VIENNA: Gunmen attacked six locations in central Vienna on Monday (Nov 2) starting outside the main synagogue, killing at least five people people and injuring at least 14 in what Austria called a "repulsive terror attack" while hunting one or more assailants on the loose.
Witnesses described the men firing into crowds in bars with automatic rifles, as many people took advantage of the last evening before a nationwide curfew was introduced because of COVID-19. Police shot and killed one assailant.
Police sealed off much of the historic centre of Vienna, urging the public to shelter in place. Many sought refuge in bars and hotels, while public transport throughout the old town was shut down and police scoured the city.
"It is the hardest day for Austria in many years. We are dealing with a terror attack the severity of which, thank God, we have not experienced in Austria in many years," Interior Minister Karl Nehammer told a news conference.
Austria's capital had so far been spared the kind of deadly militant attacks that have struck Paris, London, Berlin and Brussels, among others, in recent years. Chancellor Sebastian Kurz said the "repulsive" act was "definitely a terror attack", but he could not say what the motive was.
Oskar Deutsch, the head of Vienna's Jewish community, which has offices adjoining the synagogue on a narrow cobbled street dotted with bars, said on Twitter that it was not clear whether the temple or offices were targeted but that they were closed at the time.
Rabbi Schlomo Hofmeister told London's LBC radio he was living in the compound of the synagogue. "Upon hearing shots, we looked down (from) the windows and saw the gunmen shooting at the guests of the various bars and pubs," he said.
"The gunmen were running around and shooting at least 100 rounds or even more in front of our building," he said.
Border checks were being reinforced, the Interior Ministry said, and children would not be required to attend school on Tuesday. Although people were urged to stay indoors Vienna Mayor Michael Ludwig told broadcaster ORF the city would run normally on Tuesday, albeit with a tougher police presence.
"According to what we currently know, at least one perpetrator is still on the run," Nehammer said.
"We have brought several special forces units together that are now searching for the presumed terrorists. I am therefore not limiting it to an area of Vienna, because these are mobile perpetrators," Nehammer earlier told ORF.
Kurz said the army would protect sites in the capital so the police could focus on anti-terror operations. Speaking to ORF, he said the attackers "were very well equipped with automatic weapons" and had "prepared professionally".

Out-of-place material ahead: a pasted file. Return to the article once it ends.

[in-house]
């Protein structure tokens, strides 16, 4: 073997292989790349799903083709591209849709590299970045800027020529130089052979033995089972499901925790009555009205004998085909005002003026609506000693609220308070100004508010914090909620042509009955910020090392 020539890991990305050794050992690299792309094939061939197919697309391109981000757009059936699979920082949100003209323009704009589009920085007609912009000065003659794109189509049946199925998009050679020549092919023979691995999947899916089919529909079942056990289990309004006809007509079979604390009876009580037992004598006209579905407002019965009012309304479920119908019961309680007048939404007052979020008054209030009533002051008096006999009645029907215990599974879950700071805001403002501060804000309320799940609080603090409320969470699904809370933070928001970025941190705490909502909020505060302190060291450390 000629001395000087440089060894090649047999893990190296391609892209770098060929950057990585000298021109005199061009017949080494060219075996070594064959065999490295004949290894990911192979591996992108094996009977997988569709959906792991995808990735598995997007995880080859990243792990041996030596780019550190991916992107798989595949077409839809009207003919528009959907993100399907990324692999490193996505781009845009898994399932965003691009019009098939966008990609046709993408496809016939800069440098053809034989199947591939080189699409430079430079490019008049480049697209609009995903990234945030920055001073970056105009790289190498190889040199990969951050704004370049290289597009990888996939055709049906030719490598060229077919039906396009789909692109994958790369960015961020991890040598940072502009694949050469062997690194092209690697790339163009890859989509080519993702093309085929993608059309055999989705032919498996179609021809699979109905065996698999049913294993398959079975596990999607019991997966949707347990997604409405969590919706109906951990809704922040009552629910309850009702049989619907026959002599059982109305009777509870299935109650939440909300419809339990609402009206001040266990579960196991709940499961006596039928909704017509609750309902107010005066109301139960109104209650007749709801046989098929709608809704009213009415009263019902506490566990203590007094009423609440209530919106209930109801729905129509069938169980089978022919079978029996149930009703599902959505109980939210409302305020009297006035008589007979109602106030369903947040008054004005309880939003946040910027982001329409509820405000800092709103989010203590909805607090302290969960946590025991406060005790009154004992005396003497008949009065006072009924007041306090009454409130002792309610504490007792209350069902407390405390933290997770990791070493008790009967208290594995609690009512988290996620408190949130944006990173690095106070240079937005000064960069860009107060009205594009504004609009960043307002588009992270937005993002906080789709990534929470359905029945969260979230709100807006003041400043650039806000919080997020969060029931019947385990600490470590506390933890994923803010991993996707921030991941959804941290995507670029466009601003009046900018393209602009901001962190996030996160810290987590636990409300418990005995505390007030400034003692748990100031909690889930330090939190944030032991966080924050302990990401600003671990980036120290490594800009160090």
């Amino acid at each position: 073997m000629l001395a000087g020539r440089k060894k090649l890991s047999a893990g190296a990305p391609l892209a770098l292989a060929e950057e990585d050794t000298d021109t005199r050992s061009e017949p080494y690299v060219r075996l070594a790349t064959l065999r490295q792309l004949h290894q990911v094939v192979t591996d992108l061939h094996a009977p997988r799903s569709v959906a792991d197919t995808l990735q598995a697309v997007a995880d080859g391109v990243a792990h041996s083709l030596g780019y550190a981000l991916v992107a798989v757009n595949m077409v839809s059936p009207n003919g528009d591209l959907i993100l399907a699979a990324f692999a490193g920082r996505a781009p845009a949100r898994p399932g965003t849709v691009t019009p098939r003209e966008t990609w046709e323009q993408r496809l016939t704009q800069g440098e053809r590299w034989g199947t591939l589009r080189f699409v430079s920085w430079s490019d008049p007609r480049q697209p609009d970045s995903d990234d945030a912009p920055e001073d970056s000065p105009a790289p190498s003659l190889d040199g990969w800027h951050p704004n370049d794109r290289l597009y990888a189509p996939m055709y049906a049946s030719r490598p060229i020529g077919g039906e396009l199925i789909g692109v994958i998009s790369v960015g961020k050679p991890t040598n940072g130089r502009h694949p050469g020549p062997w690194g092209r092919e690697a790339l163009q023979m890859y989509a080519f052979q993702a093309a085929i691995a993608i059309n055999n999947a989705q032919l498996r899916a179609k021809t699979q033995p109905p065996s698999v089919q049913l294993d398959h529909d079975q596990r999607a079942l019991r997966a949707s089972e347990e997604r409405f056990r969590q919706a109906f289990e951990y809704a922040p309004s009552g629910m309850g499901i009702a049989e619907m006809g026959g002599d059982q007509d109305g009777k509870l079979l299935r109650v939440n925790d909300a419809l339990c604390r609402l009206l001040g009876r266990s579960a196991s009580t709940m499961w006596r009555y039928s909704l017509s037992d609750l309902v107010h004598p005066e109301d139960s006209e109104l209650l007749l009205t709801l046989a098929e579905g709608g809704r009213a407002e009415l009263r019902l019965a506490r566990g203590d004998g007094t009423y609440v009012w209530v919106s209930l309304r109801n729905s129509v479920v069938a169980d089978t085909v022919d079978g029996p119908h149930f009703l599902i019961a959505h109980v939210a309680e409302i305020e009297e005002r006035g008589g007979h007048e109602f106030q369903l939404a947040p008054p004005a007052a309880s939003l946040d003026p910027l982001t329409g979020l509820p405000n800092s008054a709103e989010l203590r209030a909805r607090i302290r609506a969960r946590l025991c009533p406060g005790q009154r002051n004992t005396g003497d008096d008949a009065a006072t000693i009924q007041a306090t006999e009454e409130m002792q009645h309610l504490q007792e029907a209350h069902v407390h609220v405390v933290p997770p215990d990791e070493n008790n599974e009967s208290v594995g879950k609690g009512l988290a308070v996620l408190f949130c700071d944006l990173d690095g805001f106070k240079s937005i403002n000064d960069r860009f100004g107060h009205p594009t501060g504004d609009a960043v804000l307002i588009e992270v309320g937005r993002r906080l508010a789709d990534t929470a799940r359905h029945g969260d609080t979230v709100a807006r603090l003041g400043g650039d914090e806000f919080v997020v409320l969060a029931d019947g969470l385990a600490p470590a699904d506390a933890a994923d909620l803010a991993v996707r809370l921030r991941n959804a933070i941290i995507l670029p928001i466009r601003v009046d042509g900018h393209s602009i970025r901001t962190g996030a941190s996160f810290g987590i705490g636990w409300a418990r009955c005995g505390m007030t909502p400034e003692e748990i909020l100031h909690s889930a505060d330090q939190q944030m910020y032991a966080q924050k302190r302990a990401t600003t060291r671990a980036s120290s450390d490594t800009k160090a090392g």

Videos circulated on social media of a gunman running down a cobblestone street shooting and shouting. One showed a man gunning down a person outside what appeared to be a bar on the street housing the synagogue. Reuters could not immediately verify the videos.
Authorities gave no indication of the identity of the assailants or reason for the attack.
"We really can't say anything about the background yet," Kurz told ORF. "Of course an anti-Semitic background cannot be ruled out."
In 1981, two people were killed and 18 injured during an attack by two Palestinians at the same Vienna synagogue. In 1985, a Palestinian extremist group killed three civilians in an attack at the airport.
In August, authorities arrested a 31-year-old Syrian refugee suspected of trying to attack a Jewish community leader in the country's second city Graz. The leader was unhurt.
Condolences poured in from around the world, with top officials from the European Union, France, Norway, Greece and the United States expressing their shock at the attacks.
President Emmanuel Macron of France, which has seen two deadly knife attacks in Paris and Nice in recent weeks, issued a statement expressing shock and sorrow.
"This is our Europe," he said. "Our enemies must know with whom they are dealing. We will not retreat."
Germany's foreign ministry tweeted that the reports from Austria were "horrifying and disturbing". "We can't give in to hatred that is aimed at dividing our societies," the ministry added.
Czech police said they had started random checks on the border with Austria.
"Police are carrying out random checks of vehicles and passengers on border crossings with Austria as a preventive measure in relation to the terror attack in Vienna," Czech police tweeted.
Robert O'Brien, President Donald Trump's national security adviser, said Americans were praying for the people of Vienna.
"There is no justification for hatred and violence like this. We stand with Austria, France, and all of Europe in the fight against terrorism,” O'Brien said.
Democratic presidential candidate Joe Biden condemned what he called a "horrific terrorist attack," adding, "We must all stand united against hate and violence."